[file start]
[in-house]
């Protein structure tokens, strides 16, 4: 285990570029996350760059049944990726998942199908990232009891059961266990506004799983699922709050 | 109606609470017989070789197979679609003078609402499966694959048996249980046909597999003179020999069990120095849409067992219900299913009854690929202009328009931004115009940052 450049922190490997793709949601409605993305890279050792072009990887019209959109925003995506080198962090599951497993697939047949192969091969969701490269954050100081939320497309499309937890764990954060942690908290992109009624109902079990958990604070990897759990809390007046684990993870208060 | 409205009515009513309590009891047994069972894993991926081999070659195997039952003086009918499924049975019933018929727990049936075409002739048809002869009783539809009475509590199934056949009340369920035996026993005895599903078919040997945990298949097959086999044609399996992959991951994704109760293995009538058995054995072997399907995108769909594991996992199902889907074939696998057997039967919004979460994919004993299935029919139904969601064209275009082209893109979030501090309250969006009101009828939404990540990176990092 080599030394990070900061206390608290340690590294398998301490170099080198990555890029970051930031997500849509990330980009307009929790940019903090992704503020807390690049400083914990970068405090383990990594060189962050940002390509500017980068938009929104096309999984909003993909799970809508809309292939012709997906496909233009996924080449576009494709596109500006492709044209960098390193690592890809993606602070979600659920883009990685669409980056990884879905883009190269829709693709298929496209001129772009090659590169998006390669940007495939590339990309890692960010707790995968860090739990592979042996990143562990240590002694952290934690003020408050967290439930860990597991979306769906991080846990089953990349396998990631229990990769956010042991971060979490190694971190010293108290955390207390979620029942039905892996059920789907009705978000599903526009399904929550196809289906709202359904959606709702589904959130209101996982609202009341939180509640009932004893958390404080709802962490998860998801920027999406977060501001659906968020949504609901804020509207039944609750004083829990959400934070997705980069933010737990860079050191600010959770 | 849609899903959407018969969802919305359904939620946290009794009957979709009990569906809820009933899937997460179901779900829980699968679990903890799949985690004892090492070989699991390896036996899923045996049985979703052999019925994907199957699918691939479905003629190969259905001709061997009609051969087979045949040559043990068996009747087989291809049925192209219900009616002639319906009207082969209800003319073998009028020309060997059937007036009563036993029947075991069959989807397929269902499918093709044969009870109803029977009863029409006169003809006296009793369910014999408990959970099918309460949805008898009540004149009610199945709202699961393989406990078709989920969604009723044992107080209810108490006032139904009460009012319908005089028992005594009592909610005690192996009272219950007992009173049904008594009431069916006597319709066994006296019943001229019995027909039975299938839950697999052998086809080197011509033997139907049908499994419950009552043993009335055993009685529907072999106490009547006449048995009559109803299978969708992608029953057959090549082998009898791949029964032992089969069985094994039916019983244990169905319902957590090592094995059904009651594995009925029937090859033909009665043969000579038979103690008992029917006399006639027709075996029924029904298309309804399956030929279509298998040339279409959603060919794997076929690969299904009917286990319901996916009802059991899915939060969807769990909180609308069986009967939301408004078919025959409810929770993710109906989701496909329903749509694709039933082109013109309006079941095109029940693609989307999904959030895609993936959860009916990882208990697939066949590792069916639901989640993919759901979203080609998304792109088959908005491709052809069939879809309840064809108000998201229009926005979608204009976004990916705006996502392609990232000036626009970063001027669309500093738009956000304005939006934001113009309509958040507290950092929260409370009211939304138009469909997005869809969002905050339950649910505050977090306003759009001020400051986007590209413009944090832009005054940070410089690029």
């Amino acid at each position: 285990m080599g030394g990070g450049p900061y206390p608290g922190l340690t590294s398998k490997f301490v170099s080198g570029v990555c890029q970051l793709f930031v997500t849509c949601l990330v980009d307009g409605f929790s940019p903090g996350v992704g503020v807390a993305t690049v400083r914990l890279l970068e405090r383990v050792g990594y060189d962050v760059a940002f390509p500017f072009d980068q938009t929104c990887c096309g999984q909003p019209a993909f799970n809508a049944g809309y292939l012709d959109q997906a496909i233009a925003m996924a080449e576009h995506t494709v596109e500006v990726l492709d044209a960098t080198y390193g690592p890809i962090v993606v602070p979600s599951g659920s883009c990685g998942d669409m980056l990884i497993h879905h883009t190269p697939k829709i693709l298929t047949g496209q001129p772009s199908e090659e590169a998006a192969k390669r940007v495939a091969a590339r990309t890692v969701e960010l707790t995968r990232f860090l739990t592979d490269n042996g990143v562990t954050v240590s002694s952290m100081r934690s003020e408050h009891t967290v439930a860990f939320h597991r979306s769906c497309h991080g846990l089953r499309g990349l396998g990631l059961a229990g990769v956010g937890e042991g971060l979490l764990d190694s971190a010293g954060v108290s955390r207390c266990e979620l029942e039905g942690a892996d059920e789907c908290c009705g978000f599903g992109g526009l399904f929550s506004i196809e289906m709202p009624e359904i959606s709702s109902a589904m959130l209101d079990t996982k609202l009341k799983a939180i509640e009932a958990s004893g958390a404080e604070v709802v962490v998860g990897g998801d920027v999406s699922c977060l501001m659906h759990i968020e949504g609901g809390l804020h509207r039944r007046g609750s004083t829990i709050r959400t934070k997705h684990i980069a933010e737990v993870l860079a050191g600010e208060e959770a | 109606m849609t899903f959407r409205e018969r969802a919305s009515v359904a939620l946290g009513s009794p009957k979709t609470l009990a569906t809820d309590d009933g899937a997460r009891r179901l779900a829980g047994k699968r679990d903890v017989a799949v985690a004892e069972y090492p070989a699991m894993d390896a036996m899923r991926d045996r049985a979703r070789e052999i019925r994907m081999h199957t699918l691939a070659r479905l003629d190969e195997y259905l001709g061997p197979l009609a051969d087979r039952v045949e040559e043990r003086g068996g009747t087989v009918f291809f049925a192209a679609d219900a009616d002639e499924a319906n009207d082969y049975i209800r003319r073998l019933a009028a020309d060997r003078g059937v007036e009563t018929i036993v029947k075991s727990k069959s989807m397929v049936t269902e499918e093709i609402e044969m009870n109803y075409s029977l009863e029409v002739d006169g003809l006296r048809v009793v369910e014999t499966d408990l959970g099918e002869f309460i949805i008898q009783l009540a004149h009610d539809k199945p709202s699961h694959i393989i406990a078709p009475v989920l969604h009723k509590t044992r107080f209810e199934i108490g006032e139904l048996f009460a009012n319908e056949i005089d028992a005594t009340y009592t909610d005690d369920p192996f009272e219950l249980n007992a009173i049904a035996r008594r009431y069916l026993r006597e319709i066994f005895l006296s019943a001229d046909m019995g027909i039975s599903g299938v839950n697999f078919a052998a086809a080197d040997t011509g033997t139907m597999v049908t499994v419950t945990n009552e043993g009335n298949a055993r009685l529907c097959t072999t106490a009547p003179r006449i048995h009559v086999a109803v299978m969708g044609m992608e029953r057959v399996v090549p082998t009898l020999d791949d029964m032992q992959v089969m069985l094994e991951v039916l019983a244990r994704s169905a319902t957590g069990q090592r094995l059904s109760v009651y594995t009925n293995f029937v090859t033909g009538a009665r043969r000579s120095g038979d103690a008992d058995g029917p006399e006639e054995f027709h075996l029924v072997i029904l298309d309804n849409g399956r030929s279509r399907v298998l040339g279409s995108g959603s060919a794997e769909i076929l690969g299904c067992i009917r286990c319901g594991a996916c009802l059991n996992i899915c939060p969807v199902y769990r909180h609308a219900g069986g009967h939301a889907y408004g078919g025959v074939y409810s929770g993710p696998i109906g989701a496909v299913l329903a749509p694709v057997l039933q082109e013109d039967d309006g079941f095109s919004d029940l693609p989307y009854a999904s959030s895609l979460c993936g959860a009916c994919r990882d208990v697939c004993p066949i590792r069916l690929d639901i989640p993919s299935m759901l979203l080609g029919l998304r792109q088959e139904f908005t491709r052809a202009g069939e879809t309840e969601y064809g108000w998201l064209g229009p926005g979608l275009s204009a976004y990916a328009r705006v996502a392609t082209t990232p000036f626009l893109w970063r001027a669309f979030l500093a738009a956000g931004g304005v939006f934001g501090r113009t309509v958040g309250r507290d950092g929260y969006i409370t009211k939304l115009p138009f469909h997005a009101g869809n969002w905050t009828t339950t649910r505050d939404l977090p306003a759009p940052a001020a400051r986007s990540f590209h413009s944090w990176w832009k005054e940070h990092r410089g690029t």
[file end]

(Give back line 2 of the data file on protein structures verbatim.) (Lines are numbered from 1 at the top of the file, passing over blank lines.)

């Protein structure tokens, strides 16, 4: 285990570029996350760059049944990726998942199908990232009891059961266990506004799983699922709050 | 109606609470017989070789197979679609003078609402499966694959048996249980046909597999003179020999069990120095849409067992219900299913009854690929202009328009931004115009940052 450049922190490997793709949601409605993305890279050792072009990887019209959109925003995506080198962090599951497993697939047949192969091969969701490269954050100081939320497309499309937890764990954060942690908290992109009624109902079990958990604070990897759990809390007046684990993870208060 | 409205009515009513309590009891047994069972894993991926081999070659195997039952003086009918499924049975019933018929727990049936075409002739048809002869009783539809009475509590199934056949009340369920035996026993005895599903078919040997945990298949097959086999044609399996992959991951994704109760293995009538058995054995072997399907995108769909594991996992199902889907074939696998057997039967919004979460994919004993299935029919139904969601064209275009082209893109979030501090309250969006009101009828939404990540990176990092 080599030394990070900061206390608290340690590294398998301490170099080198990555890029970051930031997500849509990330980009307009929790940019903090992704503020807390690049400083914990970068405090383990990594060189962050940002390509500017980068938009929104096309999984909003993909799970809508809309292939012709997906496909233009996924080449576009494709596109500006492709044209960098390193690592890809993606602070979600659920883009990685669409980056990884879905883009190269829709693709298929496209001129772009090659590169998006390669940007495939590339990309890692960010707790995968860090739990592979042996990143562990240590002694952290934690003020408050967290439930860990597991979306769906991080846990089953990349396998990631229990990769956010042991971060979490190694971190010293108290955390207390979620029942039905892996059920789907009705978000599903526009399904929550196809289906709202359904959606709702589904959130209101996982609202009341939180509640009932004893958390404080709802962490998860998801920027999406977060501001659906968020949504609901804020509207039944609750004083829990959400934070997705980069933010737990860079050191600010959770 | 849609899903959407018969969802919305359904939620946290009794009957979709009990569906809820009933899937997460179901779900829980699968679990903890799949985690004892090492070989699991390896036996899923045996049985979703052999019925994907199957699918691939479905003629190969259905001709061997009609051969087979045949040559043990068996009747087989291809049925192209219900009616002639319906009207082969209800003319073998009028020309060997059937007036009563036993029947075991069959989807397929269902499918093709044969009870109803029977009863029409006169003809006296009793369910014999408990959970099918309460949805008898009540004149009610199945709202699961393989406990078709989920969604009723044992107080209810108490006032139904009460009012319908005089028992005594009592909610005690192996009272219950007992009173049904008594009431069916006597319709066994006296019943001229019995027909039975299938839950697999052998086809080197011509033997139907049908499994419950009552043993009335055993009685529907072999106490009547006449048995009559109803299978969708992608029953057959090549082998009898791949029964032992089969069985094994039916019983244990169905319902957590090592094995059904009651594995009925029937090859033909009665043969000579038979103690008992029917006399006639027709075996029924029904298309309804399956030929279509298998040339279409959603060919794997076929690969299904009917286990319901996916009802059991899915939060969807769990909180609308069986009967939301408004078919025959409810929770993710109906989701496909329903749509694709039933082109013109309006079941095109029940693609989307999904959030895609993936959860009916990882208990697939066949590792069916639901989640993919759901979203080609998304792109088959908005491709052809069939879809309840064809108000998201229009926005979608204009976004990916705006996502392609990232000036626009970063001027669309500093738009956000304005939006934001113009309509958040507290950092929260409370009211939304138009469909997005869809969002905050339950649910505050977090306003759009001020400051986007590209413009944090832009005054940070410089690029």